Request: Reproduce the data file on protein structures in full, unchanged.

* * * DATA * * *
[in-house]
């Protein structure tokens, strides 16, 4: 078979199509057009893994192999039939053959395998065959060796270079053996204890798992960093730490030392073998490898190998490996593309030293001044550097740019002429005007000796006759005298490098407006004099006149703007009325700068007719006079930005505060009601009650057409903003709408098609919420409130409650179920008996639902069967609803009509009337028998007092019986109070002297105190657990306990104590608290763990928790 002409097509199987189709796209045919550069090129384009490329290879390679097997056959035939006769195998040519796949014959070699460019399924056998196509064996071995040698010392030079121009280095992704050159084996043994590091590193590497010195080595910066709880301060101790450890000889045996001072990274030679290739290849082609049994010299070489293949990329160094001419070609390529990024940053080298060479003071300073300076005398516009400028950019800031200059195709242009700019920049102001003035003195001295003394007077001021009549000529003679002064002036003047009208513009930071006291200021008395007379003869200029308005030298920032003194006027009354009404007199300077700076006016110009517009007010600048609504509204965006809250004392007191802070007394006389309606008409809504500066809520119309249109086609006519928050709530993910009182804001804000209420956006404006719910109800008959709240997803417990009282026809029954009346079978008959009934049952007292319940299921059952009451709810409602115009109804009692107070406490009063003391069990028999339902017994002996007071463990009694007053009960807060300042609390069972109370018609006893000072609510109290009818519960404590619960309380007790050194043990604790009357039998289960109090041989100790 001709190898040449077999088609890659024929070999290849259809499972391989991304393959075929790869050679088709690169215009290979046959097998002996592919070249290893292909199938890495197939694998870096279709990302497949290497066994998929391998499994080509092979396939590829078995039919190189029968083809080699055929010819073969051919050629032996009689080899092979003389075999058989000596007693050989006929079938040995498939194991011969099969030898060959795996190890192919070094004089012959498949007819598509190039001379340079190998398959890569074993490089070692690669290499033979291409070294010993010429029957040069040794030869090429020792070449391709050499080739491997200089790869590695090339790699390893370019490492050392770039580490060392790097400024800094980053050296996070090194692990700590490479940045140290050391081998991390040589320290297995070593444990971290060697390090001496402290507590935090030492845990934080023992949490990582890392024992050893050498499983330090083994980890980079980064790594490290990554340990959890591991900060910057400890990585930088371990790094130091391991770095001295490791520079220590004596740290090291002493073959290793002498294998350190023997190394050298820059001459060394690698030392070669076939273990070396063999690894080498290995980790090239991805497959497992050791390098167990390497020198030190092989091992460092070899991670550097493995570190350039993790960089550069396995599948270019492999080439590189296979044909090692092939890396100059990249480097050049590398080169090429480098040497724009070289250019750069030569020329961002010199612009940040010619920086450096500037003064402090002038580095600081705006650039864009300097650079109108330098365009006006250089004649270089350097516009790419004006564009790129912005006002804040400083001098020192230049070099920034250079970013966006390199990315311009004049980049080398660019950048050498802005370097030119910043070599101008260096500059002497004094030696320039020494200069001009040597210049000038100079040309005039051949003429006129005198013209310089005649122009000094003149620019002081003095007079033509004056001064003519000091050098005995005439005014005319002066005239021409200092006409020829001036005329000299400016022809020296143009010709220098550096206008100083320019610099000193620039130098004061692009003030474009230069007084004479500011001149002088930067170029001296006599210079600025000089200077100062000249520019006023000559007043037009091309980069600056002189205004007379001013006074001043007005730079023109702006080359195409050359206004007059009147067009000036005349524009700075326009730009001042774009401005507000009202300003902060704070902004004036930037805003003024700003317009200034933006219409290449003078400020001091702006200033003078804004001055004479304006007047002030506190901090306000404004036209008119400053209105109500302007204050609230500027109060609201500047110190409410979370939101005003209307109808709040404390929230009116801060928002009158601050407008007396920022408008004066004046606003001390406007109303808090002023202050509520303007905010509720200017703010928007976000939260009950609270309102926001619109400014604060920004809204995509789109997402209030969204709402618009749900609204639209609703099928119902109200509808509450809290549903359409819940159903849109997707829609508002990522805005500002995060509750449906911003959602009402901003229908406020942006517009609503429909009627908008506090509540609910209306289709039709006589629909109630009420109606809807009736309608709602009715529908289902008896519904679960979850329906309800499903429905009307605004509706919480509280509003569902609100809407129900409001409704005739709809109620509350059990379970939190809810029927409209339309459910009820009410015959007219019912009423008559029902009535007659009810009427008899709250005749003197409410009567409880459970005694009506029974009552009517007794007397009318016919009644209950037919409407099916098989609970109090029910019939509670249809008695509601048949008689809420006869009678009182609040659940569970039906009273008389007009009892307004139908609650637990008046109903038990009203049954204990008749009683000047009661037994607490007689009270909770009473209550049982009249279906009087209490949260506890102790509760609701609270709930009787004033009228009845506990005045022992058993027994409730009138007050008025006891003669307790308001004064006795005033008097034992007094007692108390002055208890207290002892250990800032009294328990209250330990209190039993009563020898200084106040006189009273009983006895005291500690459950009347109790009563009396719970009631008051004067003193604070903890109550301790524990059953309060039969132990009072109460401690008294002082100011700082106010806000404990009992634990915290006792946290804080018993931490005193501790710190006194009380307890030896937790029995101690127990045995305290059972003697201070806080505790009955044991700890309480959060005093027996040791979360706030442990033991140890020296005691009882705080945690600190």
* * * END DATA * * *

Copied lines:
[in-house]
């Protein structure tokens, strides 16, 4: 078979199509057009893994192999039939053959395998065959060796270079053996204890798992960093730490030392073998490898190998490996593309030293001044550097740019002429005007000796006759005298490098407006004099006149703007009325700068007719006079930005505060009601009650057409903003709408098609919420409130409650179920008996639902069967609803009509009337028998007092019986109070002297105190657990306990104590608290763990928790 002409097509199987189709796209045919550069090129384009490329290879390679097997056959035939006769195998040519796949014959070699460019399924056998196509064996071995040698010392030079121009280095992704050159084996043994590091590193590497010195080595910066709880301060101790450890000889045996001072990274030679290739290849082609049994010299070489293949990329160094001419070609390529990024940053080298060479003071300073300076005398516009400028950019800031200059195709242009700019920049102001003035003195001295003394007077001021009549000529003679002064002036003047009208513009930071006291200021008395007379003869200029308005030298920032003194006027009354009404007199300077700076006016110009517009007010600048609504509204965006809250004392007191802070007394006389309606008409809504500066809520119309249109086609006519928050709530993910009182804001804000209420956006404006719910109800008959709240997803417990009282026809029954009346079978008959009934049952007292319940299921059952009451709810409602115009109804009692107070406490009063003391069990028999339902017994002996007071463990009694007053009960807060300042609390069972109370018609006893000072609510109290009818519960404590619960309380007790050194043990604790009357039998289960109090041989100790 001709190898040449077999088609890659024929070999290849259809499972391989991304393959075929790869050679088709690169215009290979046959097998002996592919070249290893292909199938890495197939694998870096279709990302497949290497066994998929391998499994080509092979396939590829078995039919190189029968083809080699055929010819073969051919050629032996009689080899092979003389075999058989000596007693050989006929079938040995498939194991011969099969030898060959795996190890192919070094004089012959498949007819598509190039001379340079190998398959890569074993490089070692690669290499033979291409070294010993010429029957040069040794030869090429020792070449391709050499080739491997200089790869590695090339790699390893370019490492050392770039580490060392790097400024800094980053050296996070090194692990700590490479940045140290050391081998991390040589320290297995070593444990971290060697390090001496402290507590935090030492845990934080023992949490990582890392024992050893050498499983330090083994980890980079980064790594490290990554340990959890591991900060910057400890990585930088371990790094130091391991770095001295490791520079220590004596740290090291002493073959290793002498294998350190023997190394050298820059001459060394690698030392070669076939273990070396063999690894080498290995980790090239991805497959497992050791390098167990390497020198030190092989091992460092070899991670550097493995570190350039993790960089550069396995599948270019492999080439590189296979044909090692092939890396100059990249480097050049590398080169090429480098040497724009070289250019750069030569020329961002010199612009940040010619920086450096500037003064402090002038580095600081705006650039864009300097650079109108330098365009006006250089004649270089350097516009790419004006564009790129912005006002804040400083001098020192230049070099920034250079970013966006390199990315311009004049980049080398660019950048050498802005370097030119910043070599101008260096500059002497004094030696320039020494200069001009040597210049000038100079040309005039051949003429006129005198013209310089005649122009000094003149620019002081003095007079033509004056001064003519000091050098005995005439005014005319002066005239021409200092006409020829001036005329000299400016022809020296143009010709220098550096206008100083320019610099000193620039130098004061692009003030474009230069007084004479500011001149002088930067170029001296006599210079600025000089200077100062000249520019006023000559007043037009091309980069600056002189205004007379001013006074001043007005730079023109702006080359195409050359206004007059009147067009000036005349524009700075326009730009001042774009401005507000009202300003902060704070902004004036930037805003003024700003317009200034933006219409290449003078400020001091702006200033003078804004001055004479304006007047002030506190901090306000404004036209008119400053209105109500302007204050609230500027109060609201500047110190409410979370939101005003209307109808709040404390929230009116801060928002009158601050407008007396920022408008004066004046606003001390406007109303808090002023202050509520303007905010509720200017703010928007976000939260009950609270309102926001619109400014604060920004809204995509789109997402209030969204709402618009749900609204639209609703099928119902109200509808509450809290549903359409819940159903849109997707829609508002990522805005500002995060509750449906911003959602009402901003229908406020942006517009609503429909009627908008506090509540609910209306289709039709006589629909109630009420109606809807009736309608709602009715529908289902008896519904679960979850329906309800499903429905009307605004509706919480509280509003569902609100809407129900409001409704005739709809109620509350059990379970939190809810029927409209339309459910009820009410015959007219019912009423008559029902009535007659009810009427008899709250005749003197409410009567409880459970005694009506029974009552009517007794007397009318016919009644209950037919409407099916098989609970109090029910019939509670249809008695509601048949008689809420006869009678009182609040659940569970039906009273008389007009009892307004139908609650637990008046109903038990009203049954204990008749009683000047009661037994607490007689009270909770009473209550049982009249279906009087209490949260506890102790509760609701609270709930009787004033009228009845506990005045022992058993027994409730009138007050008025006891003669307790308001004064006795005033008097034992007094007692108390002055208890207290002892250990800032009294328990209250330990209190039993009563020898200084106040006189009273009983006895005291500690459950009347109790009563009396719970009631008051004067003193604070903890109550301790524990059953309060039969132990009072109460401690008294002082100011700082106010806000404990009992634990915290006792946290804080018993931490005193501790710190006194009380307890030896937790029995101690127990045995305290059972003697201070806080505790009955044991700890309480959060005093027996040791979360706030442990033991140890020296005691009882705080945690600190």